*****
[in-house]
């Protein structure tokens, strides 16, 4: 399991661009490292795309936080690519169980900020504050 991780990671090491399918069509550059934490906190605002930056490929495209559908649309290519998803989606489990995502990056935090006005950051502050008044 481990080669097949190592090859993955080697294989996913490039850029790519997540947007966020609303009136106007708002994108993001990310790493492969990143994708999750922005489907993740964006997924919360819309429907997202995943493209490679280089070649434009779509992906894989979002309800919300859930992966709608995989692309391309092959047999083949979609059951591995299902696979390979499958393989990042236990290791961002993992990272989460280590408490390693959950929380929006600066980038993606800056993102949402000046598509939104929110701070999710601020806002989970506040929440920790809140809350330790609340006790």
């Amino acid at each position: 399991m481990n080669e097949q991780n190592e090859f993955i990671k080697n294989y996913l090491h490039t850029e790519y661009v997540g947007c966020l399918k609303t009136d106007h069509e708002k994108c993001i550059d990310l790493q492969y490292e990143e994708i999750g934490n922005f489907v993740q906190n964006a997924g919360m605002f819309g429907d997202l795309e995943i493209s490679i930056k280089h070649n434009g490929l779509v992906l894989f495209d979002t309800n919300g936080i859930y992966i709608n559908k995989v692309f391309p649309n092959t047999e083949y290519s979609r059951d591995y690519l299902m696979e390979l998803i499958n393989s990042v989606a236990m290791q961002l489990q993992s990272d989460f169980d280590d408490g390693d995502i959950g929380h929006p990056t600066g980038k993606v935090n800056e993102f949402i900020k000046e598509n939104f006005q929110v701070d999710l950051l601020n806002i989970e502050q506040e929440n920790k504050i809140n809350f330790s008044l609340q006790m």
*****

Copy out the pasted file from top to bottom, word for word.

[in-house]
């Protein structure tokens, strides 16, 4: 399991661009490292795309936080690519169980900020504050 991780990671090491399918069509550059934490906190605002930056490929495209559908649309290519998803989606489990995502990056935090006005950051502050008044 481990080669097949190592090859993955080697294989996913490039850029790519997540947007966020609303009136106007708002994108993001990310790493492969990143994708999750922005489907993740964006997924919360819309429907997202995943493209490679280089070649434009779509992906894989979002309800919300859930992966709608995989692309391309092959047999083949979609059951591995299902696979390979499958393989990042236990290791961002993992990272989460280590408490390693959950929380929006600066980038993606800056993102949402000046598509939104929110701070999710601020806002989970506040929440920790809140809350330790609340006790």
């Amino acid at each position: 399991m481990n080669e097949q991780n190592e090859f993955i990671k080697n294989y996913l090491h490039t850029e790519y661009v997540g947007c966020l399918k609303t009136d106007h069509e708002k994108c993001i550059d990310l790493q492969y490292e990143e994708i999750g934490n922005f489907v993740q906190n964006a997924g919360m605002f819309g429907d997202l795309e995943i493209s490679i930056k280089h070649n434009g490929l779509v992906l894989f495209d979002t309800n919300g936080i859930y992966i709608n559908k995989v692309f391309p649309n092959t047999e083949y290519s979609r059951d591995y690519l299902m696979e390979l998803i499958n393989s990042v989606a236990m290791q961002l489990q993992s990272d989460f169980d280590d408490g390693d995502i959950g929380h929006p990056t600066g980038k993606v935090n800056e993102f949402i900020k000046e598509n939104f006005q929110v701070d999710l950051l601020n806002i989970e502050q506040e929440n920790k504050i809140n809350f330790s008044l609340q006790m």